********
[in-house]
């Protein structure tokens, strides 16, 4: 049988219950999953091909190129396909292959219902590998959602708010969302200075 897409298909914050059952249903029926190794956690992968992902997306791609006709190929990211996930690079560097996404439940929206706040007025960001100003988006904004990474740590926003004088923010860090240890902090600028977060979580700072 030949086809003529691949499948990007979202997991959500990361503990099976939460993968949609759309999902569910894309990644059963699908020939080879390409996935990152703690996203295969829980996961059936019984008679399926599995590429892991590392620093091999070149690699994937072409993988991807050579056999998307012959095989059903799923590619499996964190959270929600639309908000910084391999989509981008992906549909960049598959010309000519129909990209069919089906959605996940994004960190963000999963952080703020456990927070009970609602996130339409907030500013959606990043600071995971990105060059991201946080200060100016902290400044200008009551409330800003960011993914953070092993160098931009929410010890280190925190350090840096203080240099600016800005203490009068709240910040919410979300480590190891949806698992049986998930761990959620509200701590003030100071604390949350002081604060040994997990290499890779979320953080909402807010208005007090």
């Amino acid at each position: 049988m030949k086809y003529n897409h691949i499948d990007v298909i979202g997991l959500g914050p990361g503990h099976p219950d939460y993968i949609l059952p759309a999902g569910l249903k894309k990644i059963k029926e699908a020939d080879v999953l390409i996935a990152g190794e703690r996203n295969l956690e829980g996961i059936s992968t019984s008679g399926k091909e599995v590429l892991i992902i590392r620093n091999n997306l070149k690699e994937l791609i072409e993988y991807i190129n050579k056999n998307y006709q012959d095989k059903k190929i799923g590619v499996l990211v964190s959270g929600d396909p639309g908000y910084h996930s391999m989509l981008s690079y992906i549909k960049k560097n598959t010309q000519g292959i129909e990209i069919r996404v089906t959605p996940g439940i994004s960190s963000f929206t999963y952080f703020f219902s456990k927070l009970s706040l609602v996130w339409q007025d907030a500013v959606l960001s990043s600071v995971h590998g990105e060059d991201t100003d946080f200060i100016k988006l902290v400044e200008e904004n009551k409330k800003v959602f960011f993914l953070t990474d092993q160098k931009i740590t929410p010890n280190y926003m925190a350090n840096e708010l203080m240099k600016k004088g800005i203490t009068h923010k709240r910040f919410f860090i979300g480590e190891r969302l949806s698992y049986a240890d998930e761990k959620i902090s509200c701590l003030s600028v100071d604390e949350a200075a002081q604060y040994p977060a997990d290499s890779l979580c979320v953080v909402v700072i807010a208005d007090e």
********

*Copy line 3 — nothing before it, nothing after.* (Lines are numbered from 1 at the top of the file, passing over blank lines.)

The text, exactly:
């Amino acid at each position: 049988m030949k086809y003529n897409h691949i499948d990007v298909i979202g997991l959500g914050p990361g503990h099976p219950d939460y993968i949609l059952p759309a999902g569910l249903k894309k990644i059963k029926e699908a020939d080879v999953l390409i996935a990152g190794e703690r996203n295969l956690e829980g996961i059936s992968t019984s008679g399926k091909e599995v590429l892991i992902i590392r620093n091999n997306l070149k690699e994937l791609i072409e993988y991807i190129n050579k056999n998307y006709q012959d095989k059903k190929i799923g590619v499996l990211v964190s959270g929600d396909p639309g908000y910084h996930s391999m989509l981008s690079y992906i549909k960049k560097n598959t010309q000519g292959i129909e990209i069919r996404v089906t959605p996940g439940i994004s960190s963000f929206t999963y952080f703020f219902s456990k927070l009970s706040l609602v996130w339409q007025d907030a500013v959606l960001s990043s600071v995971h590998g990105e060059d991201t100003d946080f200060i100016k988006l902290v400044e200008e904004n009551k409330k800003v959602f960011f993914l953070t990474d092993q160098k931009i740590t929410p010890n280190y926003m925190a350090n840096e708010l203080m240099k600016k004088g800005i203490t009068h923010k709240r910040f919410f860090i979300g480590e190891r969302l949806s698992y049986a240890d998930e761990k959620i902090s509200c701590l003030s600028v100071d604390e949350a200075a002081q604060y040994p977060a997990d290499s890779l979580c979320v953080v909402v700072i807010a208005d007090e």